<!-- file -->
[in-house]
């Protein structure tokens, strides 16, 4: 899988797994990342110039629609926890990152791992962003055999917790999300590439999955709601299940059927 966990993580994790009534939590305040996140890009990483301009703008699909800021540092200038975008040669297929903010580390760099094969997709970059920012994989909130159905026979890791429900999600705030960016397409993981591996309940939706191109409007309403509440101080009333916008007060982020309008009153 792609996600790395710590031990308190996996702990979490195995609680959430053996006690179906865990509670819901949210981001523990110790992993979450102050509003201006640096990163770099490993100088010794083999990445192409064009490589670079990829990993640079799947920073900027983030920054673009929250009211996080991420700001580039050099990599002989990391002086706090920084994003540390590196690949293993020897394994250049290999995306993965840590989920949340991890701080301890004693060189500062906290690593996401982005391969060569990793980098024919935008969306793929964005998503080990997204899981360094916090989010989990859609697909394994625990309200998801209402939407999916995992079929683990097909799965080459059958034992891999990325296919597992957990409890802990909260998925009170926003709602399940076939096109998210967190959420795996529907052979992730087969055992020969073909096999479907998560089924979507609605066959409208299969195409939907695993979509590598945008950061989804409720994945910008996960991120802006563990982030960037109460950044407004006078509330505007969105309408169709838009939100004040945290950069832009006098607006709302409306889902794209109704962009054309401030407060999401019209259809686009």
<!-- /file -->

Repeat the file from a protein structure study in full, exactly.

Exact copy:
[in-house]
């Protein structure tokens, strides 16, 4: 899988797994990342110039629609926890990152791992962003055999917790999300590439999955709601299940059927 966990993580994790009534939590305040996140890009990483301009703008699909800021540092200038975008040669297929903010580390760099094969997709970059920012994989909130159905026979890791429900999600705030960016397409993981591996309940939706191109409007309403509440101080009333916008007060982020309008009153 792609996600790395710590031990308190996996702990979490195995609680959430053996006690179906865990509670819901949210981001523990110790992993979450102050509003201006640096990163770099490993100088010794083999990445192409064009490589670079990829990993640079799947920073900027983030920054673009929250009211996080991420700001580039050099990599002989990391002086706090920084994003540390590196690949293993020897394994250049290999995306993965840590989920949340991890701080301890004693060189500062906290690593996401982005391969060569990793980098024919935008969306793929964005998503080990997204899981360094916090989010989990859609697909394994625990309200998801209402939407999916995992079929683990097909799965080459059958034992891999990325296919597992957990409890802990909260998925009170926003709602399940076939096109998210967190959420795996529907052979992730087969055992020969073909096999479907998560089924979507609605066959409208299969195409939907695993979509590598945008950061989804409720994945910008996960991120802006563990982030960037109460950044407004006078509330505007969105309408169709838009939100004040945290950069832009006098607006709302409306889902794209109704962009054309401030407060999401019209259809686009």